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Sunday 21 April 2019
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Silent majority wanted Sandals

Tobago advocacy group on resort pullout

An April 2016 map of the plans for Sandals resorts in Tobago. The resort chain however withdrew from the project because of
An April 2016 map of the plans for Sandals resorts in Tobago. The resort chain however withdrew from the project because of "negative publicity".

Farmers and small entrepreneurs were among the groups of Tobagonians eager to welcome Sandals International to Tobago before the resort chain decided last month against constructing a deluxe hotel on the island.

So claimed Kelvon Morris, spokesman of the newly-formed advocacy group Citizens In Support of Tobago Development.

"You would be surprised to hear the number of people that actually had projects in train geared towards benefiting from the Sandals experience," Morris said in a Sunday Newsday interview.

"Farmers, people invested in hatchery preparing for it. It is interesting when you go on the ground, people were excited about some of the activities that would have come from Sandals."

Saying he was surprised by the number of people who were excited about the project, Morris said the Sandals pullout highlighted the fact that many Tobagonians were not vociferous in their support of the project but chose to remain silent.

Kelvon Morris

"We recognise that that silence would have been one of the reasons why the naysayers' voices were heard. But if you do a survey around Tobago, the majority of Tobagonians really wanted the project."

Morris admitted, however, a comprehensive survey was not undertaken to determine the extent to which Tobagonians supported the project. He said feedback was gauged "on the ground."

So why did he feel Tobagonians choose to remain silent?

"Tobagonians are naturally paid back. We are very reserved and normally keep most of our thoughts to ourselves. So, you would hear things and say, 'Why are Tobagonians not riling up?'

"They would have a view but would prefer to keep it to themselves."

Asked, then, if this posture would have worked against them if Sandals did set up business on the island, Morris said: "Behaviour once repeated often enough, tends to be changed. So, with Sandals, which is service-oriented, it would have brought that culture to the entire scenario."

He claimed those in the agriculture sector were ready to "change their mentality" with a view to embracing modern technology in farming.

During a news conference at the Office of the Prime Minister, St Clair, on January 15, Sandals Resort International CEO Gebhard Rainer said the company was no longer interested in constructing a hotel in Buccoo.

Rainer said the decision was prompted by "negative publicity" and "consistent badgering."

Sceptics also complained Government was not forthcoming in providing details about the project, especially in relation to its potential impact on the environment.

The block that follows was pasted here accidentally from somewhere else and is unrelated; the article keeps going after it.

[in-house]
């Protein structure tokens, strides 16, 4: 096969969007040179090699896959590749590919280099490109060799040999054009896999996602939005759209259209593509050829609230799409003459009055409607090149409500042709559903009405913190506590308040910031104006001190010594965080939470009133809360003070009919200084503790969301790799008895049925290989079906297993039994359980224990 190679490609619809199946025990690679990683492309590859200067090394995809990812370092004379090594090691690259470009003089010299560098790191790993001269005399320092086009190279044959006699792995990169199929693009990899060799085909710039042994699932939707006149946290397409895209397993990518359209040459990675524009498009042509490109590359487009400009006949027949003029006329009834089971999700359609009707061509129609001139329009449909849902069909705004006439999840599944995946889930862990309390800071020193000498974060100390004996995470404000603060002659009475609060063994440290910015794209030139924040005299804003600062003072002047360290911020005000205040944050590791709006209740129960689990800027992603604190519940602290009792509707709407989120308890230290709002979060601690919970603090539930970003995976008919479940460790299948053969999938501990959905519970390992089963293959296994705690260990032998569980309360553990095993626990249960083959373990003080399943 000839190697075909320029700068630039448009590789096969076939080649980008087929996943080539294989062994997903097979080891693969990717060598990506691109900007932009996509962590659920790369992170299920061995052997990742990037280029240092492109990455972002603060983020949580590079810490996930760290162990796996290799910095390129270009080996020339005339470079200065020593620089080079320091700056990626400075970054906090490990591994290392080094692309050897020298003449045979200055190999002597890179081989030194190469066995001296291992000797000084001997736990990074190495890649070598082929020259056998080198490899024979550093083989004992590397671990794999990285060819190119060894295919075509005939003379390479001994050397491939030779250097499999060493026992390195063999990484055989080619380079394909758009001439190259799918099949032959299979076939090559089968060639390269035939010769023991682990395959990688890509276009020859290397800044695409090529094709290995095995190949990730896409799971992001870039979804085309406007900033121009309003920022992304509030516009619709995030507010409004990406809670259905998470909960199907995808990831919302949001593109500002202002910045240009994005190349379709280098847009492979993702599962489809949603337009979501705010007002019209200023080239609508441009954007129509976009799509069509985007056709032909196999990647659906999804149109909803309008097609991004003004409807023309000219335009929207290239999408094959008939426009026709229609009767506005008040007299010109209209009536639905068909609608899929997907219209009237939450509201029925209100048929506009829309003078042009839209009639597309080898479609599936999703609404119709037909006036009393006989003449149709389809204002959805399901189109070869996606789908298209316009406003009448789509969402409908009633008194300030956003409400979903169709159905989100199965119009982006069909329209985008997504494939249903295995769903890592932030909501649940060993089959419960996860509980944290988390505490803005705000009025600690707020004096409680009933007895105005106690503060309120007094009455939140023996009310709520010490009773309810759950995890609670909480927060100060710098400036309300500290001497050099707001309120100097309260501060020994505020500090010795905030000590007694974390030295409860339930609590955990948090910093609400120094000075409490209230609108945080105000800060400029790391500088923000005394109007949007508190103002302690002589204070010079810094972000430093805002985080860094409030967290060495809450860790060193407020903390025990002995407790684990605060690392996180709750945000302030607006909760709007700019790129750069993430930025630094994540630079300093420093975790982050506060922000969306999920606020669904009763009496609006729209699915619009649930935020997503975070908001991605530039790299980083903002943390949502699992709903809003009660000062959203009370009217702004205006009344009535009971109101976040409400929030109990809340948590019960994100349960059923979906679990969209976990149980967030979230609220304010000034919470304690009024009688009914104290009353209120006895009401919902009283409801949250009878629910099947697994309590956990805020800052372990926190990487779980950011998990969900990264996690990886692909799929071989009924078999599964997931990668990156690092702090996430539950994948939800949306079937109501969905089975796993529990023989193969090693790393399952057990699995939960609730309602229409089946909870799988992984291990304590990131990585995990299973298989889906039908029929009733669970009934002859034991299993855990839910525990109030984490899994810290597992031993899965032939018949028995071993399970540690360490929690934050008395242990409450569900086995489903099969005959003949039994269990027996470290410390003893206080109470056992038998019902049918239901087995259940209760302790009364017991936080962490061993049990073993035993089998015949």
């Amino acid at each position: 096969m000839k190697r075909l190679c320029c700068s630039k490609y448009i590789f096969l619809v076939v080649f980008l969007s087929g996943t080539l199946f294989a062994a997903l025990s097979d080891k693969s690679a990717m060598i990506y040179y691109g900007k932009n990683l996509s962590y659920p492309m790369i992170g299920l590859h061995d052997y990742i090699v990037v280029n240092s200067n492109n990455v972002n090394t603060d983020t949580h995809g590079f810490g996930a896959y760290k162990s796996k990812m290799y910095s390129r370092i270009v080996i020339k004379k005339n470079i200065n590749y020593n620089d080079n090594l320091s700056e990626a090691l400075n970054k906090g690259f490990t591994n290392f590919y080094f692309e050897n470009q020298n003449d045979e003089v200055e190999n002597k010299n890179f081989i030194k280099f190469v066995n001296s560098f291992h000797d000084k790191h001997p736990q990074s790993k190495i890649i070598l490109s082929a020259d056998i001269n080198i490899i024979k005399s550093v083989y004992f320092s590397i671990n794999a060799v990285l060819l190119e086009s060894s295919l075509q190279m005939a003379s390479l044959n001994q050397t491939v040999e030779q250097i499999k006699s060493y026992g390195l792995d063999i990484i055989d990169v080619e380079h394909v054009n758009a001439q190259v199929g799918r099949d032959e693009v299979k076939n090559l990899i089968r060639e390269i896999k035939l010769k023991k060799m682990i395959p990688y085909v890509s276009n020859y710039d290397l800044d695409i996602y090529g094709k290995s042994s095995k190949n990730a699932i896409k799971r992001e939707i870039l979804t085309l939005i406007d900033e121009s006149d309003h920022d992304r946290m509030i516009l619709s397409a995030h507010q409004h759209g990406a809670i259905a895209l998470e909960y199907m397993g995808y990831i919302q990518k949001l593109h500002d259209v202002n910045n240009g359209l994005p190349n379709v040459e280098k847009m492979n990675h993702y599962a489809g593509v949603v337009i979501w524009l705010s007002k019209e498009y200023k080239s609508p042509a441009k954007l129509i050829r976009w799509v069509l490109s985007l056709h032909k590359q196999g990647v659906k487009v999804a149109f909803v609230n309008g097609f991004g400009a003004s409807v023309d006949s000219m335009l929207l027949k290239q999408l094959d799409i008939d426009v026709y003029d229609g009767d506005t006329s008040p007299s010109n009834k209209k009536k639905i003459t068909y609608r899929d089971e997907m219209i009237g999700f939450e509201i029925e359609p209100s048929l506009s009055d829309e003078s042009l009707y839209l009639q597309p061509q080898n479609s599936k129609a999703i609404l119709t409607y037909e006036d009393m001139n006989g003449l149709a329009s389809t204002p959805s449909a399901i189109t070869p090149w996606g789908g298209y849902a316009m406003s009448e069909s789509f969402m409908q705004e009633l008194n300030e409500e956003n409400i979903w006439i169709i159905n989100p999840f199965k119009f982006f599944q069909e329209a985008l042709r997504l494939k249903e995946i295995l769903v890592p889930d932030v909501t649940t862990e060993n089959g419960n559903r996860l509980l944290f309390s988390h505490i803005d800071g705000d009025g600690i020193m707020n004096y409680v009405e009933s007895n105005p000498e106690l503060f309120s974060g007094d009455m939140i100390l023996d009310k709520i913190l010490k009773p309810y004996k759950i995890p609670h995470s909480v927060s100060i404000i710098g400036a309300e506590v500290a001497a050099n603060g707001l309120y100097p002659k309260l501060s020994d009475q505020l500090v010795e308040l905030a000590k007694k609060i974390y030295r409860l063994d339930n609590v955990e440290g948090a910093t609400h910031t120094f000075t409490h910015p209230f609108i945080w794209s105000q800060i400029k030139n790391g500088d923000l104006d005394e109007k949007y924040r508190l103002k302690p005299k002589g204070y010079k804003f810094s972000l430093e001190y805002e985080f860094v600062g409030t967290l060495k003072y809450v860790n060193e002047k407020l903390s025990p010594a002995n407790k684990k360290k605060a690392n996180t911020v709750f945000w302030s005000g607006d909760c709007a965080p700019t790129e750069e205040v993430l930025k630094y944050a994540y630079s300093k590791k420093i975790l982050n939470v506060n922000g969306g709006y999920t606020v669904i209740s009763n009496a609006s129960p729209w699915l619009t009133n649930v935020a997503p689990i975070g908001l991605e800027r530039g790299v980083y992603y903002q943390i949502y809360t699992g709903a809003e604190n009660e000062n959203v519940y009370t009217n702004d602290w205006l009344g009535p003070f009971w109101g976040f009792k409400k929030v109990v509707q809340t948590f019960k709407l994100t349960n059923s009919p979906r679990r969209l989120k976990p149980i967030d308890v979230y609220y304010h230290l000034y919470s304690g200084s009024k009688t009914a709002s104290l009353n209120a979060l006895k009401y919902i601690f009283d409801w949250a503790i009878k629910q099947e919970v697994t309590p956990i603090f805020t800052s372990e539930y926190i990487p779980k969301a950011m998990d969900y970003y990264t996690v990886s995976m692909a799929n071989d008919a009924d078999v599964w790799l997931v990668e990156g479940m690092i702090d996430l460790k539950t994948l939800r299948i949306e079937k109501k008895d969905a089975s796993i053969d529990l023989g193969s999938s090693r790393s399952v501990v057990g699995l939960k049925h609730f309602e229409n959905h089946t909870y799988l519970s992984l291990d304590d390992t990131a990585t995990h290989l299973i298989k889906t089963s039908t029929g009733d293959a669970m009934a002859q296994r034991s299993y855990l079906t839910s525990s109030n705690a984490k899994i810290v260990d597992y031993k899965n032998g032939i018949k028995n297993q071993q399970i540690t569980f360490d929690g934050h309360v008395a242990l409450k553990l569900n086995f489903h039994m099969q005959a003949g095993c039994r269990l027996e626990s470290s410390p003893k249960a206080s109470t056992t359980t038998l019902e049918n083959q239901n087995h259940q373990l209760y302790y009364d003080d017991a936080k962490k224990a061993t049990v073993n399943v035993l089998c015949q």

Morris, who works in the tourism sector, agreed negative publicity did play a part in the company's decision to sever ties with the project.

"When one wants to disrupt any kind of development, we know that the environment is the easiest claim and the voices that started to put up those kinds of challenges, with Sandals being an international, reputable brand, would not want to be tied up with that."

He added: "It was the posture of all those who were actually laying claim to challenging Sandals. I am sure they made a business decision that said they were not going to go through all that for a destination they hadn't been tried and tested in."

Morris said Citizens In Support of Tobago Development was essentially a response to the failure of Tobagonians to speak out about the benefits that could have been derived from a Sandals on the island.

"This (group) is really a clarion call to all that when there are positive developments on the island, that we all come out in support as early as possible so that we don't lose opportunities like that."

The group, comprising stakeholders from various sectors, includes former Tobago Chamber of Commerce president Demi John Cruickshank and others.

Morris said forging linkages with stakeholders was of paramount importance.

"One of the things we are looking to do going forward is really bringing together all of the stakeholders. We think that is important for the development of the island, so that when we speak about Tobago's development, we speak in one voice.

"Every institution that is integral to Tobago's development, so we would form alliances and have them involved in the discussion."

He said one of the group's priorities would be to hold discussions with youth-oriented organisations and other bodies "so that we can have a meshing of views and really have a clear synergy of where we want to go from here."

Saying Tobago has tremendous potential, Morris expressed confidence the island will bounce back from the Sandals pullout.

Morris said: "Tobago is an island destination with some of the best sites in the western hemisphere and it is just a matter for Tobagonians to be a little more open-minded to the kind of development required so we could move the tourism product forward."

"There is always an opportunity because people are always interested in the next best thing and Tobago provides that platform. In terms of direct foreign investment Tobago will always be attractive," he added.

During the launch of her Monday Mixer series at Milford Court, Bon Accord, Tobago West MP Shamfa Cudjoe declared she was "hard hit" by the Sandals withdrawal from the project, which would have elevated the island's profile as a tourist destination.

She said, however, there were several projects already on stream, geared toward boosting the island's tourist sector.

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